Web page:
BY AMRO ALI Saudi Arabia’s revered King Faisal once remarked: “If anyone feels wrongly treated, he has only himself to blame for not telling me. What higher democracy can there be?” This line of “reasoning” has permeated the thinking of Arab rulers in which somehow they are the personification of a popular mandate and that democratisation is misunderstood by the wider population. Yet it’s one thing when Arab rulers say it, it’s another when the Arab public quotes and endorses it. One of the ideational stumbling blocks to the Arab uprisings and democratic transitions is a public adept at citing…

    Egypt ups IMF loan request to $4.8 bln

    IMF Chief Christine Lagarde.

    BY AMIRA SALAH-AHMED Cairo: Egypt’s new government has officially requested a $4.8 billion loan from the International Monetary Fund, significantly higher than the original $3.2 billion on the table since July 2011. The five-year loan comes at an interest of 1.1 percent with a 39-month grace period, Prime Minister Hesham Qandil said Wednesday at a conference with IMF chief Christine Lagarde. “The loan should be finalized before the year’s end or sooner if possible,” Qandil said, “and our program will focus on the budget deficit, supporting investment and targeting subsidies to the poor.” “This is a homegrown program developed by…

    Op-ed: Can laughter change Egypt?

    Photo taken during Egypt's January uprising at the center of Tahrir Square shows sketches, jokes and slogans. (Photo by Rania Al Malky)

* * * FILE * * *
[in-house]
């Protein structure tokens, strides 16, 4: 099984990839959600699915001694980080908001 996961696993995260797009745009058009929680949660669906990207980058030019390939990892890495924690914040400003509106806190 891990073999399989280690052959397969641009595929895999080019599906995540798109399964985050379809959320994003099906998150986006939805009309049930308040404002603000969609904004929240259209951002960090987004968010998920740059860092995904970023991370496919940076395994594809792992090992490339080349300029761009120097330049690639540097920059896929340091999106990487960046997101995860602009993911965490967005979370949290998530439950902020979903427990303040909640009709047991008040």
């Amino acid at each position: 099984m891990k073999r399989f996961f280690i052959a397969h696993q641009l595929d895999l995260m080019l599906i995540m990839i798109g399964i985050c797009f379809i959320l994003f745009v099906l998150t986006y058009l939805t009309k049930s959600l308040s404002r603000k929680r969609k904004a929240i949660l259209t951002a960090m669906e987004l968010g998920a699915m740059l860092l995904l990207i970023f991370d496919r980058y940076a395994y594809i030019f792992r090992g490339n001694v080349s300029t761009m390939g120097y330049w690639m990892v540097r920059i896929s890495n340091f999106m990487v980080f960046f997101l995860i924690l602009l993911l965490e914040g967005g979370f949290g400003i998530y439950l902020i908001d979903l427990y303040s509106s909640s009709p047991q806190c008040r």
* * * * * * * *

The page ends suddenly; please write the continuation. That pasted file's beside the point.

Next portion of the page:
BY MARK PETERSEN Oxford, Ohio That Egyptians are funny is a well-known Arab stereotype. Egyptians are said to be khafiift id-damm (light of blood) — able to turn things that would make anyone else’s blood boil into a joke. Before the revolution, this was often expressed in everyday life through political satire – jokes about politicians, the police and the president himself challenged the status quo and poked fun at the pretensions of the powerful. But because these jokes were told privately, among friends and family, they had little effect upon the regime’s grip on power. However during last year’s…

    Qandil: Technocrat vs. revolutionary

    Hisham Kandil, Egypt's new prime minister.

    BY NICHOLAS OXENHORN  Hesham Qandil, prime minister of mystery. At least he seems to be, as in no one knows very much about him. So can we make any judgments about the man who will lead Egypt’s first non-transitional post-Mubarak government? Do we know his perspectives? His opinions? His ideology? His inclinations? In response to criticism of his religiosity and out of concern that he may be from out political group or another, he proclaimed himself a “technocrat.” What does this designation mean and is it meaningful? What we do know is that Qandil has worked on water management issues…

    Op-ed: Transparency first

    Until today, there has been no transparency in explaining the reasons behind excessive power cuts nationwide. (Photo courtesy Marwa Sameer Morgan)

    BY REHAM BARAKAT Mark Twain once said: “If you tell the truth, you don’t have to remember anything,” reflecting that once we are guided by honesty, we can live in peace because we don’t have to worry about following up on what we have said. It makes perfect sense, and you would think that this would be the premise upon which politicians would build their communications strategy — truth and complete transparency. But somehow this doesn’t always appear to be the case. Why this issue matters is because despite Egypt having a democratically elected president, we are evidently still going…